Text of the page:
In today’s society, age-related infertility is becoming more common because, for a variety of reasons, many women are waiting until their 30s to begin their families. Even though women today are healthier and taking better care of themselves than ever before, improved health in later life does not offset the natural age-related decline in fertility. It is important to understand that fertility declines as a woman ages because of the gradual decrease in quantity and quality of the eggs in her ovaries. This decline may take place much sooner than most women expect.
A woman is born with all the egg-containing follicles in her ovaries that she will ever have (about one million). Only about 300 will be ovulated during the reproductive years. The majority of follicles are not used up by ovulation, but through an ongoing gradual process of loss called atresia. Atresia is a degenerative process that occurs regardless of whether you are pregnant, have normal menstrual cycles, use birth control, or are undergoing infertility treatment.
FERTILITY IN THE AGING WOMAN
A woman’s best reproductive years are in her 20s. Fertility gradually declines in the 30s, particularly after age 35. Each month that she tries, a healthy, fertile 30-year-old woman has a 20% chance of getting pregnant. By age 40, a woman’s chance is less than 5% per cycle. These percentages are true for natural conception as well as conception using fertility treatment, including in vitro fertilization (IVF). Women do not remain fertile until menopause. The average age for menopause is 51, but most women become unable to have a successful pregnancy sometime in their mid-40s. Smokers appear to experience menopause about 1 year earlier than non-smokers.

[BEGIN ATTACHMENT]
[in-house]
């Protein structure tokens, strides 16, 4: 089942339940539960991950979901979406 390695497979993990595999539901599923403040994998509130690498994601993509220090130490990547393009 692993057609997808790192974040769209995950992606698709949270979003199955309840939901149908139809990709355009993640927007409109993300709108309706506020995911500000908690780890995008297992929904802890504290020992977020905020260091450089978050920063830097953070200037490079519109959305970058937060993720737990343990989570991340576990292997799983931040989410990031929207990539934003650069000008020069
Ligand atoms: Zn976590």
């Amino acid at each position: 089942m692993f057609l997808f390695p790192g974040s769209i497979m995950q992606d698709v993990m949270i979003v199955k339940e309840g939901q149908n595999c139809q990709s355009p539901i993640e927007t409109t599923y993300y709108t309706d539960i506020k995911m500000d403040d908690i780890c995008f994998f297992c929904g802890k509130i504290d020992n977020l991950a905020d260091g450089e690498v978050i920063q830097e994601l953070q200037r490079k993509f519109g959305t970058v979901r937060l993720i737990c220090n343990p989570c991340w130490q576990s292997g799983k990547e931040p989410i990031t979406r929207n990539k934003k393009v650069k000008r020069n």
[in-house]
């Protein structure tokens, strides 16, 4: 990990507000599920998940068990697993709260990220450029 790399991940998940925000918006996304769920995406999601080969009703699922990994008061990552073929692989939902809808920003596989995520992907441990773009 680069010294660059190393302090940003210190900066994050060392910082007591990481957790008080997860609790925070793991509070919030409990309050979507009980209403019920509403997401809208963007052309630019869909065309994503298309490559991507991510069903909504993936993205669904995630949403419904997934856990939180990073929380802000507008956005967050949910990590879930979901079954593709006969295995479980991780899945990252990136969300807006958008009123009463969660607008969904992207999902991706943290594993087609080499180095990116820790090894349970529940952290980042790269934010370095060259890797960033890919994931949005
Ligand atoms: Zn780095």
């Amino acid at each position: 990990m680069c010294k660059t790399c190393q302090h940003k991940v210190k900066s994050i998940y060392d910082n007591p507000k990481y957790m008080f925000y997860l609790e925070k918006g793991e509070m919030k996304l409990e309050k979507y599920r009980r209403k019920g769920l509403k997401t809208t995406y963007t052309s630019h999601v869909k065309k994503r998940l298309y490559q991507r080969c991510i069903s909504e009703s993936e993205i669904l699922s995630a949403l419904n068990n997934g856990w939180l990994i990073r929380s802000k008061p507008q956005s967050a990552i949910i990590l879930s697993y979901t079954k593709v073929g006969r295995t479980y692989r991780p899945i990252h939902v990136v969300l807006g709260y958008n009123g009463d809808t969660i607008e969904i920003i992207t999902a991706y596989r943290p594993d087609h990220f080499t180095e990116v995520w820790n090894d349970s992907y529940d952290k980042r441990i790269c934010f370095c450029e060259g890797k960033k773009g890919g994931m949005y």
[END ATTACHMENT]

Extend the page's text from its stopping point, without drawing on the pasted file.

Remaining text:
Women who have a medical disorder, such as high blood pressure or diabetes, should talk with their health care provider before attempting pregnancy. It is important that health problems are under control before attempting pregnancy. The health care provider may suggest a change in medication or general health care before pregnancy as there are increased risks for older women. Conditions such as high blood pressure or diabetes develop more commonly in women who conceive after age 35. Preconception counseling is often beneficial as well. Children born to women over age 35 have a higher risk of chromosomal problems.
Women are less likely to become pregnant and more likely to have miscarriages because egg quality declines as the number of remaining eggs dwindle in number. These changes are most noted as she reaches her mid-to-late 30s. Therefore, a woman’s age is the most accurate test of egg quality. An important change in egg quality is the frequency of genetic abnormalities called aneuploidy (too many or too few chromosomes in the egg). As a woman gets older, more and more of her eggs have either too few or too many chromosomes. That means that if fertilization occurs, the embryo also will have too many or too few chromosomes. Most people are familiar with Down syndrome, a condition that results when the embryo has an extra chromosome 21. Most embryos with too many or too few chromosomes do not result in pregnancy at all or result in miscarriage. This helps explain the lower chance of pregnancy and higher chance of miscarriage in older women.
FERTILITY IN THE AGING MAN
Unlike the early fertility decline seen in women, a man’s decrease in sperm characteristics occurs much later. Sperm quality deteriorates somewhat as men get older, but it generally does not become a problem before a man is in his 60s. Though not as abrupt or noticeable as the changes in women, changes in fertility and sexual functioning do occur in men as they grow older. Despite these changes, there is no maximum age at which a man cannot father a child, as evidenced by men in their 60s and 70s conceiving with younger partners. As men age, their testes tend to get smaller and softer, and sperm morphology (shape) and motility (movement) tend to decline. In addition, there is a slightly higher risk of gene defects in their sperm.